Molecular dynamics simulations were also undertaken with MTS variants that were previously studied experimentally [6]. These are a double substitution of phenylalanine with alanine (F574A/F575A); a substitution of phenylalanine with glutamic acid (F575E); and a proline insertion between residues F574 and F575. In the wild type peptide, the hydrophobic amino acid side chains penetrate into the acyl interior of the lipid bilayer, the small hydrophilic and basic amino acid side chains interact at the level of the glycerol moieties (Fig. 2C). The 3-residue N- and C-terminal extensions flanking the MTS interact at the level of the phosphate and ethanolamine moieties. Estimates of the energy of interaction (S4 Fig.) correlate with the depth of insertion of the hydrophobic amino acids into the membrane. In the F574A/F575A and F575E variants, the hydrophobic side chains protrude into the aqueous layer and the small hydrophilic and basic residues interact at the level of the ethanolamine moieties (Fig. 2C). In previous calorimetry experiments employing the corresponding peptides, no heat of interaction with lipid vesicles was detected with peptides corresponding to the F574A/F575A and F575E variants [6] suggesting that interaction of the hydrophobic side chains with the acyl core of the lipid bilayer drives the binding reaction. Microscopy of fluorescein-labelled peptides that correspond to the sequences in the molecular dynamics simulations confirms binding in vitro to vesicles made with purified E. coli lipids (Fig. 2D). The degree of fluorescence at the membrane diminishes with the F574A/F575A variant, in accord with the findings from the molecular dynamics simulations and the diminished membrane association of the corresponding RNase E variant in vivo [6]. The simulation with the proline insertion variant shows that it has a more favorable energy of interaction than wild-type (S4 Fig.), probably due to additional contacts with the inserted proline, which is buried deep in the acyl interior of the lipid bilayer (Fig. 2C). The results of the molecular dynamics calculations are in agreement with experimental work showing that full-length RNase E with a proline insertion at this position interacts with phospholipid vesicles in vitro and localizes to the cytoplasmic membrane in vivo [6]. The stability of the helix in the membrane and the estimated free energy explain why the proline insertion does not disrupt interaction with the phospholipid bilayer. The congruence between the previous biophysical measurements and the properties predicted by the molecular dynamics simulation validate the coarse-grain approach used here.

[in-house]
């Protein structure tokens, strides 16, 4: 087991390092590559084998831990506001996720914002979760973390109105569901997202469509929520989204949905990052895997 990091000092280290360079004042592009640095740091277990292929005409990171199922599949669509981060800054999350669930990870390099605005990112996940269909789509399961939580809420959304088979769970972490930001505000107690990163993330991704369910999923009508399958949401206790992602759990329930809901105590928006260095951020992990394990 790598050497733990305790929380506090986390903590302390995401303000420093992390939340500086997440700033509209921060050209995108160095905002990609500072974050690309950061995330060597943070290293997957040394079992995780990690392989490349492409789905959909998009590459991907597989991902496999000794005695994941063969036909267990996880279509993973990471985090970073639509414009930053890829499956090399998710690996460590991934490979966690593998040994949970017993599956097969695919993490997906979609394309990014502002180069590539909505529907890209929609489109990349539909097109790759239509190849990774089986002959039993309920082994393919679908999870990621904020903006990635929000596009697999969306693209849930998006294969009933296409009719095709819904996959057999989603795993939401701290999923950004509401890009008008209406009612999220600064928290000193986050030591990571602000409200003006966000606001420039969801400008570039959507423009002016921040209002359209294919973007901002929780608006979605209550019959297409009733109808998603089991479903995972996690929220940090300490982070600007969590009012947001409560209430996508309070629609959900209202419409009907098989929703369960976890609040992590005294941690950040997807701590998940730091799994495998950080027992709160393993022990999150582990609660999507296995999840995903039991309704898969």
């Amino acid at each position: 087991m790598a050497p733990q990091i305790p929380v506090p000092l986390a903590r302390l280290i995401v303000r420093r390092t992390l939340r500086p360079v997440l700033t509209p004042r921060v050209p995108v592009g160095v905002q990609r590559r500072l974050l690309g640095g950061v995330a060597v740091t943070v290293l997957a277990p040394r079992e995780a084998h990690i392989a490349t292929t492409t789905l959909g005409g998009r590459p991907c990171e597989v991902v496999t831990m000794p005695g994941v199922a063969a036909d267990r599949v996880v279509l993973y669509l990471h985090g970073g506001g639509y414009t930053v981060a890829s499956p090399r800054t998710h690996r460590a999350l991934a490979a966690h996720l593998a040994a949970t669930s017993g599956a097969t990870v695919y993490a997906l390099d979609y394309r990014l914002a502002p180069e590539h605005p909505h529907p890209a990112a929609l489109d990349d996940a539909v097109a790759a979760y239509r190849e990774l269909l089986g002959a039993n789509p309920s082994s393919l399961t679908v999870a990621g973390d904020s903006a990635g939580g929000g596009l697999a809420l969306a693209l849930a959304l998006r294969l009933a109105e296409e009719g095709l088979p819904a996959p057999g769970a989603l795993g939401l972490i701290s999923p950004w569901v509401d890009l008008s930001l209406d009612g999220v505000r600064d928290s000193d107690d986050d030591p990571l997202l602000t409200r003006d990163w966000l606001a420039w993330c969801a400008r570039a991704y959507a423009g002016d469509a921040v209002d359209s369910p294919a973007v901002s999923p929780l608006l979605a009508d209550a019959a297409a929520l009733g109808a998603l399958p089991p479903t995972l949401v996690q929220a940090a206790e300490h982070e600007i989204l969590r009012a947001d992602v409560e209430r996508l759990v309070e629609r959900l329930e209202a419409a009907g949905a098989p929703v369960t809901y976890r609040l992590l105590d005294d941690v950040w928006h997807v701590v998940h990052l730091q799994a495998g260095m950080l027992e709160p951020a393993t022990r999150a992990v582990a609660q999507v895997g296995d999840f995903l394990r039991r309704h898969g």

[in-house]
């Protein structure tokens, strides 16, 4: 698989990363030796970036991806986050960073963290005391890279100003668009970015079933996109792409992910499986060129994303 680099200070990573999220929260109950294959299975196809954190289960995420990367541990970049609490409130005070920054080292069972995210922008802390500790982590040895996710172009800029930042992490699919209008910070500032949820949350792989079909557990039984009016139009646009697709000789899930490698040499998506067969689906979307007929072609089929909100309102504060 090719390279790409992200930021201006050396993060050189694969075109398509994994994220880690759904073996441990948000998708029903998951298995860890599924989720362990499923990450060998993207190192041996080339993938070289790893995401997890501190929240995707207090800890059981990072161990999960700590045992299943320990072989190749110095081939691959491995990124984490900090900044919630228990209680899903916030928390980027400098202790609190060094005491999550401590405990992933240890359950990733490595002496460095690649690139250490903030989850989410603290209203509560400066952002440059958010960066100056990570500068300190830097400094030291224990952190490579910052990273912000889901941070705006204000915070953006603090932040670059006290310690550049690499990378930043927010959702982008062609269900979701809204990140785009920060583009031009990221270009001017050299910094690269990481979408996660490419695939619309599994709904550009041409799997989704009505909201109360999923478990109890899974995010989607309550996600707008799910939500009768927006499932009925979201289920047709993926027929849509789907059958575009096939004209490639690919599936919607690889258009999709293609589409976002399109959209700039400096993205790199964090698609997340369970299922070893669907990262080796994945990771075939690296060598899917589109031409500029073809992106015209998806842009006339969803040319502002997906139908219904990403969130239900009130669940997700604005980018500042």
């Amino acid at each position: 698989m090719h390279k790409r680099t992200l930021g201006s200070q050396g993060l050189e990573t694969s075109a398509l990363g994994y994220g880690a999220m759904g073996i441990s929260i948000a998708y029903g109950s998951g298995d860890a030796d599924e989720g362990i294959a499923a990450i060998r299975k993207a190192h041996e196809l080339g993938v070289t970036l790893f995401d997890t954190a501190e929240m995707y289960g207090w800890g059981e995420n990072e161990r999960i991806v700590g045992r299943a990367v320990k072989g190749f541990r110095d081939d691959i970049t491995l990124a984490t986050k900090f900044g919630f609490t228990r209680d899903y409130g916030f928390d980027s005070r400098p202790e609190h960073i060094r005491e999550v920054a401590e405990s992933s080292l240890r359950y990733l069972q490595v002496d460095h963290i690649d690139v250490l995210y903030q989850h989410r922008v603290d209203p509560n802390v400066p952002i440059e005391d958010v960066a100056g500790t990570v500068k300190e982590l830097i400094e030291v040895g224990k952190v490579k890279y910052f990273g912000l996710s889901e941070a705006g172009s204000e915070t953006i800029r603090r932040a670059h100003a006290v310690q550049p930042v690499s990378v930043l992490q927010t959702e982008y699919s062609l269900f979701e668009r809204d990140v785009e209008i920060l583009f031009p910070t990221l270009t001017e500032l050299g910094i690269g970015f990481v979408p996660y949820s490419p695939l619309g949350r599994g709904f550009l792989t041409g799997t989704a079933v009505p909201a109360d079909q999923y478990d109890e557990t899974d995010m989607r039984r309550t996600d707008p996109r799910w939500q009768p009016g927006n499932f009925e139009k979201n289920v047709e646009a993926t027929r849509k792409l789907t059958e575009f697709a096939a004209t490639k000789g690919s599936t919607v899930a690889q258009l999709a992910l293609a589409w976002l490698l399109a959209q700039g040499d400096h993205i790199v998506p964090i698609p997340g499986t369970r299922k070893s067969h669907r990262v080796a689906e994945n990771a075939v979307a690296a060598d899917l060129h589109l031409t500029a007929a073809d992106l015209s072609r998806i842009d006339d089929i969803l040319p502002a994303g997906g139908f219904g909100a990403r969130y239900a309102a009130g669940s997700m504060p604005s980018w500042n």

Since membrane composition and curvature can affect protein binding [20, 21], we asked whether these parameters are predicted to affect the interaction of the MTS with the phospholipid bilayer. The molecular dynamics simulations indicate that the MTS exhibits preferential interaction with anionic lipids (CARD and PG) in comparison to Zwitterionic lipids (PE) (S5 Fig.). This result suggests that the basic residues flanking the hydrophobic core of the amphipathic α-helix, which is a conserved feature of the MTS [6], form favorable electrostatic contacts with anionic lipids that help to stabilize the α-helix and/or increase the energy of interaction. Membrane composition could therefore affect the interaction of the MTS with the phospholipid bilayer. The molecular dynamics simulations presented here are based on planar lipid bilayers, but simulations of small lipid vesicles with curved surfaces composed of phosphatidlycholine (PC) or a realistic mixture of E. coli lipids gave similar results suggesting that the interaction of the MTS with the phospholipid bilayer is not sensitive to membrane curvature.